Coronavirus Gives Digital Healthcare New Momentum

Startup Torque3 in San José, California and Sachsenring Bike Manufaktur in Sangerhausen are tinkering with a bicycle – for neurorehabilitation

Long before Covid-19 broke out, nursing research scientist Patrick Jahn was arguing for digital healthcare to be championed rather than demonized: “In rural areas especially, mobile care would make things so much easier for professional and family carers as well as for the people who need that care.” Jahn and like-minded scientists and businesses formed an alliance called “Translationsregion für digitale Gesundheitsversorgung” (the Region for Digital Healthcare Transformation) – TDG for short, which is bringing innovative solutions to rural areas.

“We’re focusing on digital aids that help people stay independent in their familiar home environment even at an advanced age. And we’re developing solutions for a digital infrastructure to guarantee high-quality health- and outpatient care, especially in rural areas,” says Patrick Jahn. As a trained nurse with a Ph.D. in Nursing Science, he knows exactly what he’s talking about. Last July, the 44-year-old was appointed to the Head of Nursing Research at Martin Luther University Halle-Wittenberg.

“Around 25% of the population in Saxony-Anhalt is over 65. By 2030 it will be 30%,” says Jahn, adding that this demographic trend is also spawning new business segments. The acute impact of the Covid-19 crisis has made the need for digital solutions blatantly obvious, he says, in the full knowledge that the digital world is a difficult, alien concept in the eyes of most private households and care facilities. That’s what he’s working on with his 70-plus TDG partners, including universities, software firms, housing companies, doctors, care service providers and therapists. One such example is a pilot project called Living Together 4.0, co-run with local housing company HaNeuer Wohnen. A pioneer in living spaces for seniors, the firm is keen to equip its homes with digital technology that meets their needs. The project includes a user-friendly online portal that quickly connects people looking for help with “spur-of-the-moment” volunteers in their neighborhood.

Telepresence robots and tele-speech therapy

Patrick Jahn sees the coronavirus crisis as an opportunity to gain faster acceptance and implementation for digital offerings like telecare, which are taking on new significance in terms of online consultations between doctors, professional carers and family caregivers – from instructions on how to change a dressing to accessing speech therapy exercises. Jahn is exploring the use of telepresence robots. The first models at Halle University Hospital are extremely promising. The mobile VoIP (Voice over Internet Protocol) system, which is controlled by a doctor or nurse, makes everyone involved in the conversation feel like they’re in the same room. “People are now keen to try out these aids for outpatient care and nursing” says Jahn.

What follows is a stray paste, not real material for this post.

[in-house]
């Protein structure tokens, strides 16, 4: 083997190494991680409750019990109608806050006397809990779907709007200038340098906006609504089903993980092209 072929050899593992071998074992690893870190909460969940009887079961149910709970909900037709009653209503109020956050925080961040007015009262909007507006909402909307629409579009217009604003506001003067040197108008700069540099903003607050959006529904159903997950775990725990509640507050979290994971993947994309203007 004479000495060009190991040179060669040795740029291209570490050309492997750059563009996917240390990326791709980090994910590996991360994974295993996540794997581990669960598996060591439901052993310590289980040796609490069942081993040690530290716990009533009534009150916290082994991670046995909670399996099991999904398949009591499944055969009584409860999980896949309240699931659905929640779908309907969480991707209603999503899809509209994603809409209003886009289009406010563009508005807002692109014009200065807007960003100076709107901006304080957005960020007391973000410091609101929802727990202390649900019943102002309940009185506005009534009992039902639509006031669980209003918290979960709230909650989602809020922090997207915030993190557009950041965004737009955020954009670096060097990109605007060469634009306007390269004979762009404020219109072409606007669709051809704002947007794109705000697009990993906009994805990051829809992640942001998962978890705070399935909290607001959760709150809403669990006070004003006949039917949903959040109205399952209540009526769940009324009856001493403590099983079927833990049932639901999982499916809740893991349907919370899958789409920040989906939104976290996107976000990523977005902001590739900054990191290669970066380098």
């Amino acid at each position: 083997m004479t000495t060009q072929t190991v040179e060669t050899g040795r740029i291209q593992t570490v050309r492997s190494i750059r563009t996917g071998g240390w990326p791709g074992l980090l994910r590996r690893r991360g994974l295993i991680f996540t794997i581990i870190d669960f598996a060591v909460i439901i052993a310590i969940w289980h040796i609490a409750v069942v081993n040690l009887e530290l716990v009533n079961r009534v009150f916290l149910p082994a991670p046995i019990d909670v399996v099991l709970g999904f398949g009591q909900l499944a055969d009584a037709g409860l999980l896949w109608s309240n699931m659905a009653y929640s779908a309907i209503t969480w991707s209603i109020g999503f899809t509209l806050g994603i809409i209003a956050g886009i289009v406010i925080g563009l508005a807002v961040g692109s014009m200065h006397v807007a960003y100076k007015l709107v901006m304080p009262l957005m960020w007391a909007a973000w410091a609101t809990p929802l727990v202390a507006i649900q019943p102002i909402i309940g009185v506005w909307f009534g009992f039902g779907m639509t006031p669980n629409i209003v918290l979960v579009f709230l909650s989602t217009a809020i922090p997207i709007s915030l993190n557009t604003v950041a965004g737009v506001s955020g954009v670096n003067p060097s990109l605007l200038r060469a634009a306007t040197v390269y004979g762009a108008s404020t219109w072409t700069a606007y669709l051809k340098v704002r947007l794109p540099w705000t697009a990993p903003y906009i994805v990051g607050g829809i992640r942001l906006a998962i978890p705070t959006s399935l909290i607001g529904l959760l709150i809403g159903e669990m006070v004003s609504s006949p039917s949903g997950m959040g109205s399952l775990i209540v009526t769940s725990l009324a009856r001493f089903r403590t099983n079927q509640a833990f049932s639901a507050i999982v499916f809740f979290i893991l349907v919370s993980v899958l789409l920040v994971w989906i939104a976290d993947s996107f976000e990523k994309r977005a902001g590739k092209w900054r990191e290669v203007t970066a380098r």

Another project, involving Martin Luther University Halle-Wittenberg, Pixelmad Studios UG in Magdeburg and the UHK Speech Therapy School in Halle amongst others, aims to provide aphasia patients – who have generally suffered a stroke – with speech therapy in their own homes. The innovation uses AI-based assessment and exercise planning. “A digital tele-speech therapy room that can be used by individuals or groups would give patients with reduced mobility in rural areas access to very effective aftercare,” says Jahn. The talented young team at Magdeburg’s Pixelmad Studios is working on 3D visualization as well as game and software development.

Neurorehabilitation by bike

The therapeutic application of “exergaming” – computer games that require people to react and move parts of their body – is another field that nursing researcher Patrick Jahn is passionate about. As a co-founder of the Saxony-Anhalt Stroke Alliance (SASA), he’s interested in using this type of innovation to aid neurorehabilitation after a stroke, with a view to helping patients lead an active, independent life. This particular collaboration goes all the way to San Jose in California, where Start-up Torque3 is developing a platform for simulation technologies. It resembles a stationary recumbent bike and simulates a realistic cycling experience for the user – from pushing against the pedals to highly accurate steering feedback and even the feel of the air rushing by.

Sachsenring Bike Manufaktur GmbH (SBM) in Sangerhausen sees a whole new business area in offering stroke patients VR-assisted rehabilitation at home. The company is over 100 years old, with a Saxony-Anhalt heritage as one of the biggest bicycle production sites in Europe as well as extensive expertise in sensors and electric drive solutions. SBM and Torque3 plan to co-develop and build an innovative training device the likes of which we’ve never seen before. Jahn sees this project as a sustainable example of how digitalization can even be used preventively to help reduce care dependency.

Author: Kathrain Graubaum